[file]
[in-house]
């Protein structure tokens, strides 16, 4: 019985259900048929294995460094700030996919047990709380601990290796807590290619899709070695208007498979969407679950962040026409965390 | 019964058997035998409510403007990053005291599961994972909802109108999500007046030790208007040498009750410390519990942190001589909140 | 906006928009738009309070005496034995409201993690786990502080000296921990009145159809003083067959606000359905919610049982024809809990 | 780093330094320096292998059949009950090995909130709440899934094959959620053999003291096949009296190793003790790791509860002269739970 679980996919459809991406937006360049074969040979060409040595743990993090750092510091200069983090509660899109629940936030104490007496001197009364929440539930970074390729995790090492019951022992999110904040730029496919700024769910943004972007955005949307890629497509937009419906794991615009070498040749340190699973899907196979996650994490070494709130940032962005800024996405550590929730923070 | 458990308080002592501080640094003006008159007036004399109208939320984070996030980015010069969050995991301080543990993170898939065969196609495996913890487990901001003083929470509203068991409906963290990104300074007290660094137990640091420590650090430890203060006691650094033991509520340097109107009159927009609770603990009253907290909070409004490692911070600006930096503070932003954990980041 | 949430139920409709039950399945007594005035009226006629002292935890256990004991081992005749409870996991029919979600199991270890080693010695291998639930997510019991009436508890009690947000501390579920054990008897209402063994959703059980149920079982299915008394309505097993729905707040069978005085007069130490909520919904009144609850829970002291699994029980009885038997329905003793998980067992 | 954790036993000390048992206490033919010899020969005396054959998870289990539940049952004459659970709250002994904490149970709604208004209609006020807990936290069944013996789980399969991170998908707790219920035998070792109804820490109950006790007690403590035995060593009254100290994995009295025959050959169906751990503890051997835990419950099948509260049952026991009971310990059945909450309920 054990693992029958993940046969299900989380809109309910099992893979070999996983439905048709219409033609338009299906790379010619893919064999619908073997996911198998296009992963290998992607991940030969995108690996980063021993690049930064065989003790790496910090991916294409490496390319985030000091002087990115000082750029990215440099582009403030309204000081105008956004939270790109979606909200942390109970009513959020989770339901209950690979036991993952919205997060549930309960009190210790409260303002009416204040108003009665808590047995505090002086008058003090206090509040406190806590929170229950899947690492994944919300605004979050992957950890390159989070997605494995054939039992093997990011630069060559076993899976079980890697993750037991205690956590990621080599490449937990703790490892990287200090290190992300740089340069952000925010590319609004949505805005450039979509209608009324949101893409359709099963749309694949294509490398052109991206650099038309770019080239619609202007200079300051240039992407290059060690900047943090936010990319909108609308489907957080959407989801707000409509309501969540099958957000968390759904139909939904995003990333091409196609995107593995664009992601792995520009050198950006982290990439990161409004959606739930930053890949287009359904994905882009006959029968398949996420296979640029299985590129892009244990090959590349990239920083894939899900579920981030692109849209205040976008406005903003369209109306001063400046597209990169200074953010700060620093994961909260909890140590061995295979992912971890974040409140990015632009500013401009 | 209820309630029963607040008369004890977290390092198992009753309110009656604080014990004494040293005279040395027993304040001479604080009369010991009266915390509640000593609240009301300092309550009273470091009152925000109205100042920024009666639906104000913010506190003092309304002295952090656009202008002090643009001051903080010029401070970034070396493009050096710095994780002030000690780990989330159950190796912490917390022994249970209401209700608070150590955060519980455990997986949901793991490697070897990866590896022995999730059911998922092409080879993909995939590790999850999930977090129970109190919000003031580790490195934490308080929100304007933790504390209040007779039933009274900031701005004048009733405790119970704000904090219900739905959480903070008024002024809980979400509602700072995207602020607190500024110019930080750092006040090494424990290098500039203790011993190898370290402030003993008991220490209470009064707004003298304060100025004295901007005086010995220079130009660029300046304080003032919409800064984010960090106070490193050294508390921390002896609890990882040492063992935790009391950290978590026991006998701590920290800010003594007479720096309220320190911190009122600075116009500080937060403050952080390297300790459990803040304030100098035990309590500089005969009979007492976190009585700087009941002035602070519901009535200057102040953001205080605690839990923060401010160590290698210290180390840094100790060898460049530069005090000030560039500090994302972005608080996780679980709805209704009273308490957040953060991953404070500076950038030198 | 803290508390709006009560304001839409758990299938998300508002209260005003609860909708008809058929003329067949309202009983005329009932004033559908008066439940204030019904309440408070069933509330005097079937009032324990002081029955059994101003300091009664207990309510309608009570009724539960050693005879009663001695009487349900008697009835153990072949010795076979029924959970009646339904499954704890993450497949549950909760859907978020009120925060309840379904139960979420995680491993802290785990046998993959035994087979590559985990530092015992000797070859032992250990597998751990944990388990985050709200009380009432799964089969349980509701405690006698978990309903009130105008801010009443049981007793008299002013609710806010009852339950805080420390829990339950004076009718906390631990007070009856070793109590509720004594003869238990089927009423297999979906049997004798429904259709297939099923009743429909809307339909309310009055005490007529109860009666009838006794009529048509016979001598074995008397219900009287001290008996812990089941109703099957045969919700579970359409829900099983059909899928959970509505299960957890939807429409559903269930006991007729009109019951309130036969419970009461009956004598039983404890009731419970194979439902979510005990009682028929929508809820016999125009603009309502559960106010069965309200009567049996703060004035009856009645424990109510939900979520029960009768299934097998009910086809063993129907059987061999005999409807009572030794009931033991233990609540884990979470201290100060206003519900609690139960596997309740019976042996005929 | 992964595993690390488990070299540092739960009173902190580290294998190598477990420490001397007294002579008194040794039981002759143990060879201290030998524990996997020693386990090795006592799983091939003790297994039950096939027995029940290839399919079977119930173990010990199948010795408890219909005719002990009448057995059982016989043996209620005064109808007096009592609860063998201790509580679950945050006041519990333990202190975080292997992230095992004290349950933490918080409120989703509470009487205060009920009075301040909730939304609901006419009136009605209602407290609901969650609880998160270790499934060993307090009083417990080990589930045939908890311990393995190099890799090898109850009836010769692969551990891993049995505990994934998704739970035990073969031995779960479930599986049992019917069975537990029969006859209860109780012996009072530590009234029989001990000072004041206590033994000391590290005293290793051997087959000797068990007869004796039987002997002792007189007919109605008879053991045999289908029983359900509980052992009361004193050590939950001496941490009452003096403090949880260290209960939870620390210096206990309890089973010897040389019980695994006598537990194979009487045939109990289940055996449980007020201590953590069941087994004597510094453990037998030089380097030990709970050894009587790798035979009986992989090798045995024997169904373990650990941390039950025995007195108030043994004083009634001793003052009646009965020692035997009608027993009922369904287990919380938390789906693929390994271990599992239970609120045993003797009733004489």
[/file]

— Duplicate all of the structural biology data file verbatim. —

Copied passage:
[in-house]
């Protein structure tokens, strides 16, 4: 019985259900048929294995460094700030996919047990709380601990290796807590290619899709070695208007498979969407679950962040026409965390 | 019964058997035998409510403007990053005291599961994972909802109108999500007046030790208007040498009750410390519990942190001589909140 | 906006928009738009309070005496034995409201993690786990502080000296921990009145159809003083067959606000359905919610049982024809809990 | 780093330094320096292998059949009950090995909130709440899934094959959620053999003291096949009296190793003790790791509860002269739970 679980996919459809991406937006360049074969040979060409040595743990993090750092510091200069983090509660899109629940936030104490007496001197009364929440539930970074390729995790090492019951022992999110904040730029496919700024769910943004972007955005949307890629497509937009419906794991615009070498040749340190699973899907196979996650994490070494709130940032962005800024996405550590929730923070 | 458990308080002592501080640094003006008159007036004399109208939320984070996030980015010069969050995991301080543990993170898939065969196609495996913890487990901001003083929470509203068991409906963290990104300074007290660094137990640091420590650090430890203060006691650094033991509520340097109107009159927009609770603990009253907290909070409004490692911070600006930096503070932003954990980041 | 949430139920409709039950399945007594005035009226006629002292935890256990004991081992005749409870996991029919979600199991270890080693010695291998639930997510019991009436508890009690947000501390579920054990008897209402063994959703059980149920079982299915008394309505097993729905707040069978005085007069130490909520919904009144609850829970002291699994029980009885038997329905003793998980067992 | 954790036993000390048992206490033919010899020969005396054959998870289990539940049952004459659970709250002994904490149970709604208004209609006020807990936290069944013996789980399969991170998908707790219920035998070792109804820490109950006790007690403590035995060593009254100290994995009295025959050959169906751990503890051997835990419950099948509260049952026991009971310990059945909450309920 054990693992029958993940046969299900989380809109309910099992893979070999996983439905048709219409033609338009299906790379010619893919064999619908073997996911198998296009992963290998992607991940030969995108690996980063021993690049930064065989003790790496910090991916294409490496390319985030000091002087990115000082750029990215440099582009403030309204000081105008956004939270790109979606909200942390109970009513959020989770339901209950690979036991993952919205997060549930309960009190210790409260303002009416204040108003009665808590047995505090002086008058003090206090509040406190806590929170229950899947690492994944919300605004979050992957950890390159989070997605494995054939039992093997990011630069060559076993899976079980890697993750037991205690956590990621080599490449937990703790490892990287200090290190992300740089340069952000925010590319609004949505805005450039979509209608009324949101893409359709099963749309694949294509490398052109991206650099038309770019080239619609202007200079300051240039992407290059060690900047943090936010990319909108609308489907957080959407989801707000409509309501969540099958957000968390759904139909939904995003990333091409196609995107593995664009992601792995520009050198950006982290990439990161409004959606739930930053890949287009359904994905882009006959029968398949996420296979640029299985590129892009244990090959590349990239920083894939899900579920981030692109849209205040976008406005903003369209109306001063400046597209990169200074953010700060620093994961909260909890140590061995295979992912971890974040409140990015632009500013401009 | 209820309630029963607040008369004890977290390092198992009753309110009656604080014990004494040293005279040395027993304040001479604080009369010991009266915390509640000593609240009301300092309550009273470091009152925000109205100042920024009666639906104000913010506190003092309304002295952090656009202008002090643009001051903080010029401070970034070396493009050096710095994780002030000690780990989330159950190796912490917390022994249970209401209700608070150590955060519980455990997986949901793991490697070897990866590896022995999730059911998922092409080879993909995939590790999850999930977090129970109190919000003031580790490195934490308080929100304007933790504390209040007779039933009274900031701005004048009733405790119970704000904090219900739905959480903070008024002024809980979400509602700072995207602020607190500024110019930080750092006040090494424990290098500039203790011993190898370290402030003993008991220490209470009064707004003298304060100025004295901007005086010995220079130009660029300046304080003032919409800064984010960090106070490193050294508390921390002896609890990882040492063992935790009391950290978590026991006998701590920290800010003594007479720096309220320190911190009122600075116009500080937060403050952080390297300790459990803040304030100098035990309590500089005969009979007492976190009585700087009941002035602070519901009535200057102040953001205080605690839990923060401010160590290698210290180390840094100790060898460049530069005090000030560039500090994302972005608080996780679980709805209704009273308490957040953060991953404070500076950038030198 | 803290508390709006009560304001839409758990299938998300508002209260005003609860909708008809058929003329067949309202009983005329009932004033559908008066439940204030019904309440408070069933509330005097079937009032324990002081029955059994101003300091009664207990309510309608009570009724539960050693005879009663001695009487349900008697009835153990072949010795076979029924959970009646339904499954704890993450497949549950909760859907978020009120925060309840379904139960979420995680491993802290785990046998993959035994087979590559985990530092015992000797070859032992250990597998751990944990388990985050709200009380009432799964089969349980509701405690006698978990309903009130105008801010009443049981007793008299002013609710806010009852339950805080420390829990339950004076009718906390631990007070009856070793109590509720004594003869238990089927009423297999979906049997004798429904259709297939099923009743429909809307339909309310009055005490007529109860009666009838006794009529048509016979001598074995008397219900009287001290008996812990089941109703099957045969919700579970359409829900099983059909899928959970509505299960957890939807429409559903269930006991007729009109019951309130036969419970009461009956004598039983404890009731419970194979439902979510005990009682028929929508809820016999125009603009309502559960106010069965309200009567049996703060004035009856009645424990109510939900979520029960009768299934097998009910086809063993129907059987061999005999409807009572030794009931033991233990609540884990979470201290100060206003519900609690139960596997309740019976042996005929 | 992964595993690390488990070299540092739960009173902190580290294998190598477990420490001397007294002579008194040794039981002759143990060879201290030998524990996997020693386990090795006592799983091939003790297994039950096939027995029940290839399919079977119930173990010990199948010795408890219909005719002990009448057995059982016989043996209620005064109808007096009592609860063998201790509580679950945050006041519990333990202190975080292997992230095992004290349950933490918080409120989703509470009487205060009920009075301040909730939304609901006419009136009605209602407290609901969650609880998160270790499934060993307090009083417990080990589930045939908890311990393995190099890799090898109850009836010769692969551990891993049995505990994934998704739970035990073969031995779960479930599986049992019917069975537990029969006859209860109780012996009072530590009234029989001990000072004041206590033994000391590290005293290793051997087959000797068990007869004796039987002997002792007189007919109605008879053991045999289908029983359900509980052992009361004193050590939950001496941490009452003096403090949880260290209960939870620390210096206990309890089973010897040389019980695994006598537990194979009487045939109990289940055996449980007020201590953590069941087994004597510094453990037998030089380097030990709970050894009587790798035979009986992989090798045995024997169904373990650990941390039950025995007195108030043994004083009634001793003052009646009965020692035997009608027993009922369904287990919380938390789906693929390994271990599992239970609120045993003797009733004489």